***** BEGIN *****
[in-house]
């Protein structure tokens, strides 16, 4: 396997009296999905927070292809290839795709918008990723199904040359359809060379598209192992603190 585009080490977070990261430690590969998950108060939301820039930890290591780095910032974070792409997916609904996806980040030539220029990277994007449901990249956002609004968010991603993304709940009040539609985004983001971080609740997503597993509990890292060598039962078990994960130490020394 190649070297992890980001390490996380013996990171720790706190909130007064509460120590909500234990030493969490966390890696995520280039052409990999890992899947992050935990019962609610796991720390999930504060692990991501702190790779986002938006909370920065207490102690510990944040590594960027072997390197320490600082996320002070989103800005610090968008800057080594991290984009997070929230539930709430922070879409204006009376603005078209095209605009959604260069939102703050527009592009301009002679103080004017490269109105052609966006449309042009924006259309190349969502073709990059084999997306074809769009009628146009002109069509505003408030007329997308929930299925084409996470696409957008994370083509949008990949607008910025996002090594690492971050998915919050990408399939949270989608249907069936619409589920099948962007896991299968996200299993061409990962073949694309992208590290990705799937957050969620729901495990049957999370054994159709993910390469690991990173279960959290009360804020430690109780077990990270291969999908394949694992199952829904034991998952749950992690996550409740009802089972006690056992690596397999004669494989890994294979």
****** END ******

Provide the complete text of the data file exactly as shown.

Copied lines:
[in-house]
């Protein structure tokens, strides 16, 4: 396997009296999905927070292809290839795709918008990723199904040359359809060379598209192992603190 585009080490977070990261430690590969998950108060939301820039930890290591780095910032974070792409997916609904996806980040030539220029990277994007449901990249956002609004968010991603993304709940009040539609985004983001971080609740997503597993509990890292060598039962078990994960130490020394 190649070297992890980001390490996380013996990171720790706190909130007064509460120590909500234990030493969490966390890696995520280039052409990999890992899947992050935990019962609610796991720390999930504060692990991501702190790779986002938006909370920065207490102690510990944040590594960027072997390197320490600082996320002070989103800005610090968008800057080594991290984009997070929230539930709430922070879409204006009376603005078209095209605009959604260069939102703050527009592009301009002679103080004017490269109105052609966006449309042009924006259309190349969502073709990059084999997306074809769009009628146009002109069509505003408030007329997308929930299925084409996470696409957008994370083509949008990949607008910025996002090594690492971050998915919050990408399939949270989608249907069936619409589920099948962007896991299968996200299993061409990962073949694309992208590290990705799937957050969620729901495990049957999370054994159709993910390469690991990173279960959290009360804020430690109780077990990270291969999908394949694992199952829904034991998952749950992690996550409740009802089972006690056992690596397999004669494989890994294979």